NEW YORK — Dolls are conquering the world.
Strength of doll brands like Barbie and Monster High around the world helped Mattel’s net income rise 16 percent in the third quarter, a positive sign ahead of the holiday season.
Its performance beat Wall Street expectations.
Toy sales overall have been weak in North America, Europe and Australia, due to a weak video game market, an uncertain economy and continued popularity of electronic gadgets like smartphones and tablets. But Mattel, the largest U.S. toy maker, has fared better than its competitors.
Barbie, the No. 1 doll brand, reversed four straight quarters of sales decline to increase 3 percent during the quarter. Dolls in general continued to be a strong category. Sales of Monster High and American Girl dolls also rose.
For the three months ended Sept. 30, Mattel earned $422.8million, or $1.21 per share. That’s up from $365.9million, or $1.04 per share, in the prior-year period.
Removing a tax benefit of 5 cents per share, earnings were $1.16 per share. Analysts predicted earnings of $1.11 per share.
Revenue for the El Segundo, Calif., company rose 6 percent to $2.21 billion from $2.08 billion. Wall Street expected $2.175 billion in revenue. — AP
SAN JOSE, Calif. — eBay says its third-quarter profit grew 15 percent as revenue rose, thanks to increasing mobile transactions in its online marketplaces eBay and StubHub and growth in the number of people using its PayPal payments processor.
In the quarter through September, eBay’s net income grew to $689 million, or 53 cents per share, from $597 million, or 45 cents per share, a year ago.
Excluding special items, adjusted earnings came to 64 cents per share, a penny better than expected by analysts polled by FactSet.
Revenue rose 14 percent to $3.89 billion, slightly below the $3.91 billion analysts were looking for. — AP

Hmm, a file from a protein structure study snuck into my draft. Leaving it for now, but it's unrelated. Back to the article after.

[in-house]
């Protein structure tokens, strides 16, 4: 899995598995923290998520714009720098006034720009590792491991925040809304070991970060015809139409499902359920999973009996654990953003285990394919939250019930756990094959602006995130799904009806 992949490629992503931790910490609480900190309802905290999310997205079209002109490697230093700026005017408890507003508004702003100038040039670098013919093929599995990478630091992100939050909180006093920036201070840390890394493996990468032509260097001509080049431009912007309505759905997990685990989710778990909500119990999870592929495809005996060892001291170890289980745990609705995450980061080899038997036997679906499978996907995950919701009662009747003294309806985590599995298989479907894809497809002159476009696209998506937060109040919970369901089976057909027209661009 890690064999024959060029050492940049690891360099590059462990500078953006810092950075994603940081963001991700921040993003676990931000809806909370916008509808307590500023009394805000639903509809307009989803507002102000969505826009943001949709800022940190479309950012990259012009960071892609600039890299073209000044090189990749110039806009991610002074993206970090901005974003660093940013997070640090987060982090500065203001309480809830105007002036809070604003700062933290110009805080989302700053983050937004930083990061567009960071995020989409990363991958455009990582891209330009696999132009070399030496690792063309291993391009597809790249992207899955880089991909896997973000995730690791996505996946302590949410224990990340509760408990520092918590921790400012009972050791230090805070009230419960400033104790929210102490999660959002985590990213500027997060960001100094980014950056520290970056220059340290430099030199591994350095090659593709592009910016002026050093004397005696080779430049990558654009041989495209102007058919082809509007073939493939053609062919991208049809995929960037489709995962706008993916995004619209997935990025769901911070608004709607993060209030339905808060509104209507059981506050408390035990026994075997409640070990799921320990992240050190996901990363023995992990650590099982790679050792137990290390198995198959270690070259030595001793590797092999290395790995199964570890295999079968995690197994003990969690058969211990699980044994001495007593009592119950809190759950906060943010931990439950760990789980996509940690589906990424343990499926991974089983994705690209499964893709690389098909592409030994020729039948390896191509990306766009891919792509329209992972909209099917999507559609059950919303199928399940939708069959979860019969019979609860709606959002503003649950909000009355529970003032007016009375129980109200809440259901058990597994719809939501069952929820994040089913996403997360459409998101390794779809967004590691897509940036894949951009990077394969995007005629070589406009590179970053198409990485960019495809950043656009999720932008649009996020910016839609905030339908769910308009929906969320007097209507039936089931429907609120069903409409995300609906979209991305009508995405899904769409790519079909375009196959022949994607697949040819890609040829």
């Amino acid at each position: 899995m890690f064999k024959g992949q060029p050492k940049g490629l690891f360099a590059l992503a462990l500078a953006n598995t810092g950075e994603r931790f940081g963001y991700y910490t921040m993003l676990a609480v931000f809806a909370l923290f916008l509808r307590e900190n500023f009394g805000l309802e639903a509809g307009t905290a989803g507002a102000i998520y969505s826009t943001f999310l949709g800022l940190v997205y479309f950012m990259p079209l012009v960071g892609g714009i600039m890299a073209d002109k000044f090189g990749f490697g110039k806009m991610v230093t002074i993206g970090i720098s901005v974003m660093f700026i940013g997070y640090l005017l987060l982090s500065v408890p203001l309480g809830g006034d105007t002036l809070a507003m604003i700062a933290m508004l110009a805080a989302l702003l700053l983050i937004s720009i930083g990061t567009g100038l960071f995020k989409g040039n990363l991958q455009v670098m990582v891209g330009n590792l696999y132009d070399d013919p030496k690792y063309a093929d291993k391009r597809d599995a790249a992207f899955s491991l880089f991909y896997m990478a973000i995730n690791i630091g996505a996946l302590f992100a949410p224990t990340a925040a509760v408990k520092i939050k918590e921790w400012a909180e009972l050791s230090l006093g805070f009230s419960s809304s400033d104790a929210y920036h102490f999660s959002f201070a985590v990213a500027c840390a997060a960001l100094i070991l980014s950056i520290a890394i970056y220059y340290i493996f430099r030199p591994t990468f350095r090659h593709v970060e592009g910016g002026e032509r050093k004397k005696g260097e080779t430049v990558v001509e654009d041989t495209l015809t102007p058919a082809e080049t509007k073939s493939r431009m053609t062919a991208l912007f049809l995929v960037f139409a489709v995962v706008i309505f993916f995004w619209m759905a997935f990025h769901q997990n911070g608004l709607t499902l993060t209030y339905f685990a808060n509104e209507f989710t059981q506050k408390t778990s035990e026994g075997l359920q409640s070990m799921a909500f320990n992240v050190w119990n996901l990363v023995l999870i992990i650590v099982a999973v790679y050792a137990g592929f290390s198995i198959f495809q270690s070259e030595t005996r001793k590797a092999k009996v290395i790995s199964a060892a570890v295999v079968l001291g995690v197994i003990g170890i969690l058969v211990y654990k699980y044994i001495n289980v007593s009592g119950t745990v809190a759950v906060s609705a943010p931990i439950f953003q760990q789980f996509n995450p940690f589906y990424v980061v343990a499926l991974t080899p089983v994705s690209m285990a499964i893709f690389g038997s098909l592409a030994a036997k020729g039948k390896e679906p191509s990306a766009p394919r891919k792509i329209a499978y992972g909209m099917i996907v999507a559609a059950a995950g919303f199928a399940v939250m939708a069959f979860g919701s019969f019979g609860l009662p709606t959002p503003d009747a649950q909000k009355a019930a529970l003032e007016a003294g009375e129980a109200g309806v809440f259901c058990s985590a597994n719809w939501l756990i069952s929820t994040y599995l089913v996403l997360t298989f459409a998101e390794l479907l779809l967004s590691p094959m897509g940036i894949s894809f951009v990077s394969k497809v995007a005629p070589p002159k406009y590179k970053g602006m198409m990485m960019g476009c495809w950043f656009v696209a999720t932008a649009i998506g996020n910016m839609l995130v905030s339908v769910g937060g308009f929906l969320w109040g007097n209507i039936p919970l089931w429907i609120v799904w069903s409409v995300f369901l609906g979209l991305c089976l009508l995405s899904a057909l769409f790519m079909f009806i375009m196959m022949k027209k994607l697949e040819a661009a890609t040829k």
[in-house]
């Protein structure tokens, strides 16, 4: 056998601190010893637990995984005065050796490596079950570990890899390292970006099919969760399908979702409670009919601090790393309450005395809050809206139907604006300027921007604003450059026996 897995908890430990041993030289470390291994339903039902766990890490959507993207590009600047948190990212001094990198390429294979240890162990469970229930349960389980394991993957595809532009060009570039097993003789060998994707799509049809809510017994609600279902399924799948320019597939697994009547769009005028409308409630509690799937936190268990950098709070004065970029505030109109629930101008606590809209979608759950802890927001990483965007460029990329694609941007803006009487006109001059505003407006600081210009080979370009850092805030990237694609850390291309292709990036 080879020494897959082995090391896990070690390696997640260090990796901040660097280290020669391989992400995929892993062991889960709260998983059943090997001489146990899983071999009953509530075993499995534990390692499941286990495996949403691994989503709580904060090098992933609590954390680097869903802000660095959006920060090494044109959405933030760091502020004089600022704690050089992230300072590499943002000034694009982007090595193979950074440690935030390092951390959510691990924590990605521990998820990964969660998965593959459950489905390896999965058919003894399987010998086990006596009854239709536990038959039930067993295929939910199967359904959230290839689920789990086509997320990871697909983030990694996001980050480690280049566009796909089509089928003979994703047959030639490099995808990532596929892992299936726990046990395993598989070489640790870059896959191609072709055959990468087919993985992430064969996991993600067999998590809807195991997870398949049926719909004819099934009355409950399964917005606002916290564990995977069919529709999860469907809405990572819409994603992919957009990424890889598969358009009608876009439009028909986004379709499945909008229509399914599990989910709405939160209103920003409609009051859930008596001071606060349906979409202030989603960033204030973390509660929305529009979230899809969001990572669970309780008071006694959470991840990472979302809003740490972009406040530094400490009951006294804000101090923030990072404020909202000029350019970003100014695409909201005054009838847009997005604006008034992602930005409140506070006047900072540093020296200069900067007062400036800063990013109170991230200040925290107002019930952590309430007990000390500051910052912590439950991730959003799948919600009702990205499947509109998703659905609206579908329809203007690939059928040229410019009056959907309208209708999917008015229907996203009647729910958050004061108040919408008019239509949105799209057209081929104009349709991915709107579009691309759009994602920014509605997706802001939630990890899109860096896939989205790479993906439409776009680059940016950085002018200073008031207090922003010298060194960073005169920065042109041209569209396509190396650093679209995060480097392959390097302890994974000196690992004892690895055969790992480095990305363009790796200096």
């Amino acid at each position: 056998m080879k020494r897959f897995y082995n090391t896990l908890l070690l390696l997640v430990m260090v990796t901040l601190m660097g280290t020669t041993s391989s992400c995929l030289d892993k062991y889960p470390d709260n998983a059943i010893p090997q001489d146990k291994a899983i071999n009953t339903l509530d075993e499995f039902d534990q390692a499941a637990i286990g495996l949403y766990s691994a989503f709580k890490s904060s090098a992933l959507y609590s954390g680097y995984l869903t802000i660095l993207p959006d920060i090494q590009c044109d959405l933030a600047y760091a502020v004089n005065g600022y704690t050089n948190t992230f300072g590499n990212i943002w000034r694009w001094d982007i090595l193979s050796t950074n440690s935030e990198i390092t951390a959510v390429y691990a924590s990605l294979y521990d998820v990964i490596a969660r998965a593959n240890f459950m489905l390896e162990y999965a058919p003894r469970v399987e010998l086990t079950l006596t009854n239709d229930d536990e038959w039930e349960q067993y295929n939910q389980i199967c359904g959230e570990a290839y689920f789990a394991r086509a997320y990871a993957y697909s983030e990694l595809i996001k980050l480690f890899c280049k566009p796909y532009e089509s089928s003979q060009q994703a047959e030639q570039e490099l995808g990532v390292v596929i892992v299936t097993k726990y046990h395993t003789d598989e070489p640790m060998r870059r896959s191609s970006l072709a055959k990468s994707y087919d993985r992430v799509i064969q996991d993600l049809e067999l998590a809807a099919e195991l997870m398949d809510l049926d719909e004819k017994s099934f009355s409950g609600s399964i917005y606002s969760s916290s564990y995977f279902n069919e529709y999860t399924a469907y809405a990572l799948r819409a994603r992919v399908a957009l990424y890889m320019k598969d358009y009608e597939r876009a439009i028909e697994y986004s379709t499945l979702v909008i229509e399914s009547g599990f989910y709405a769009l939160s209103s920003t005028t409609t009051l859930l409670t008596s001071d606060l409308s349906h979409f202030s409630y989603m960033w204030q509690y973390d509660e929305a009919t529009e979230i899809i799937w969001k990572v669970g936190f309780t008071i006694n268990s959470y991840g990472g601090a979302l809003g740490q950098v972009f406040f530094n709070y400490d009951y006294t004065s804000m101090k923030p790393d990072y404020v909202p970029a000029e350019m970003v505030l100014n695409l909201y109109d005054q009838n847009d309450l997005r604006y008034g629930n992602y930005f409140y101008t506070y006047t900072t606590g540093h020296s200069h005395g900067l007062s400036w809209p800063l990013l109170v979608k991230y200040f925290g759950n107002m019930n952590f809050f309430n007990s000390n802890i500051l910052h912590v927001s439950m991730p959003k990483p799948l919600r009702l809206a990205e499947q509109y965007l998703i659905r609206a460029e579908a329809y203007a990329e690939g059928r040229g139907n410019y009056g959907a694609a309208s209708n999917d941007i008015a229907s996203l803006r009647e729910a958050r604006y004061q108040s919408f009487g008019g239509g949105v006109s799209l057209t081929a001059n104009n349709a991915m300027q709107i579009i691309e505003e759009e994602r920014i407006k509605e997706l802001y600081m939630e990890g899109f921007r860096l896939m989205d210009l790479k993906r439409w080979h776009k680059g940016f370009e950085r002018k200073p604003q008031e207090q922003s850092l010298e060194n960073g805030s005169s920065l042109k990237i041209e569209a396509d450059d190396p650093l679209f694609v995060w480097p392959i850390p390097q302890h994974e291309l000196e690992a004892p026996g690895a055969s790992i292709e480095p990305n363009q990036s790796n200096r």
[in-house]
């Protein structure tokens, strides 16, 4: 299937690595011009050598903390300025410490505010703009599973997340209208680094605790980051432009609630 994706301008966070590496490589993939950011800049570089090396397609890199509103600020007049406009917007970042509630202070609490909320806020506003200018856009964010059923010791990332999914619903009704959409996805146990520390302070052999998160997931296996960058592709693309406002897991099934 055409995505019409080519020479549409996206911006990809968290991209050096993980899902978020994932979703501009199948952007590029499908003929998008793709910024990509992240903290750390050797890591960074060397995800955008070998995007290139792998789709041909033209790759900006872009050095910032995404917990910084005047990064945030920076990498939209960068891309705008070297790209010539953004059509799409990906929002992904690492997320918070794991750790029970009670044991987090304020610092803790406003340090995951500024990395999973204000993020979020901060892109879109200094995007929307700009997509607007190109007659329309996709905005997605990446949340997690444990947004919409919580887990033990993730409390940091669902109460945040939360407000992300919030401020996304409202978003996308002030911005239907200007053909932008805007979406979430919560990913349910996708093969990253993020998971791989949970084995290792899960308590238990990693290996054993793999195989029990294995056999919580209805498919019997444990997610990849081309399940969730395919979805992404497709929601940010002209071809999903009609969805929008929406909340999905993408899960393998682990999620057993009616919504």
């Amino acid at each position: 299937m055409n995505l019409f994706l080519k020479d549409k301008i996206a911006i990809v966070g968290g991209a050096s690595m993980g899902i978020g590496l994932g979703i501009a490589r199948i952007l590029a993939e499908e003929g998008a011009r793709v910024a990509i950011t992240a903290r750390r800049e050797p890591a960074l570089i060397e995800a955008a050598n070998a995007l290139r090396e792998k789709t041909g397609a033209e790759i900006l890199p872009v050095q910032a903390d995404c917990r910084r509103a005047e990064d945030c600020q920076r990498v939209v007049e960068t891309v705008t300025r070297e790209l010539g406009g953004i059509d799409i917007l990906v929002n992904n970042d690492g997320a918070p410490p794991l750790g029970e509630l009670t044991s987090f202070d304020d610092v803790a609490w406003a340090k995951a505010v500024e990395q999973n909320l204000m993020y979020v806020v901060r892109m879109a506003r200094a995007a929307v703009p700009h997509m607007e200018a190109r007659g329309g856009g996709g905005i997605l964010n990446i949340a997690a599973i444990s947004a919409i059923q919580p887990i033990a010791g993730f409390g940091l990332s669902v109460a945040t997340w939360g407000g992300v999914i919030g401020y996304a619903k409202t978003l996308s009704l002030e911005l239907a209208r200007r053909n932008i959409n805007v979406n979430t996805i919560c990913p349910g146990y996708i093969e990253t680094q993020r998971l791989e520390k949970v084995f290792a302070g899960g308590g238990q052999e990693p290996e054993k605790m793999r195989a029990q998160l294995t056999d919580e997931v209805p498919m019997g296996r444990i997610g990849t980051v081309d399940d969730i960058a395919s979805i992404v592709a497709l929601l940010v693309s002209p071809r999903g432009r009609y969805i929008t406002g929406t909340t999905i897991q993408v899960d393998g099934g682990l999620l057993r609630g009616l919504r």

NEW YORK — PepsiCo Inc. reported a slightly higher profit for its third quarter that came in above Wall Street expectations, but revenue fell shy of analysts’ estimates.
Sales volume for its Americas food division, which includes Frito-Lay and Quaker Oats, rose even as the company hiked prices. But its closely watched beverage unit for the region saw a 4 percent volume decline.
Activist investor Nelson Peltz is pushing PepsiCo to spin off its beverage business and merge its remaining food business with Mondelez International. PepsiCo says it plans to move forward as a combined food and drink company.
PepsiCo earned $1.91 billion, or $1.23 per share, for the three months ending Sept. 7. That compares with $1.9 billion, or $1.21 per share, a year ago when there were more shares outstanding.
Not including one-time items, the company said it earned $1.24 per share, above the $1.17 per share analysts expected.
Revenue rose 2 percent to $16.91 billion, less than the $17.02 billion Wall Street expected. — AP
American Express Co., the biggest credit-card issuer by purchases, posted a third-quarter profit that beat analysts’ estimates as customer spending climbed.
Net income increased 9.3 percent to $1.37 billion, or $1.25 a share, from $1.25 billion, or $1.09, in the same period a year earlier, the New York-based lender said. That beat the $1.22 average estimate of 26 analysts surveyed by Bloomberg. — Bloomberg News
NEW YORK — IBM says its third-quarter net income rose 6 percent, as better profitability offset lower revenue.
The Armonk, N.Y., computing company earned $4.04 billion, or $3.68 per share, up from $3.82billion, or $3.33 per share, in the same quarter last year. Excluding one-time charges, it earned $3.99 per share.
Revenue fell 4 percent to $23.7billion from $24.7 billion.
The profit beat Wall Street predictions, while the revenue fell short. Analysts polled by FactSet expected a profit of $3.96 per share on $24.8 billion in revenue. Its stock fell 6 percent in extended trading.
International Business Machines Corp. says it still expects to post an adjusted 2013 profit of at least $16.90 per share. Analysts expect earnings of $16.87 per share.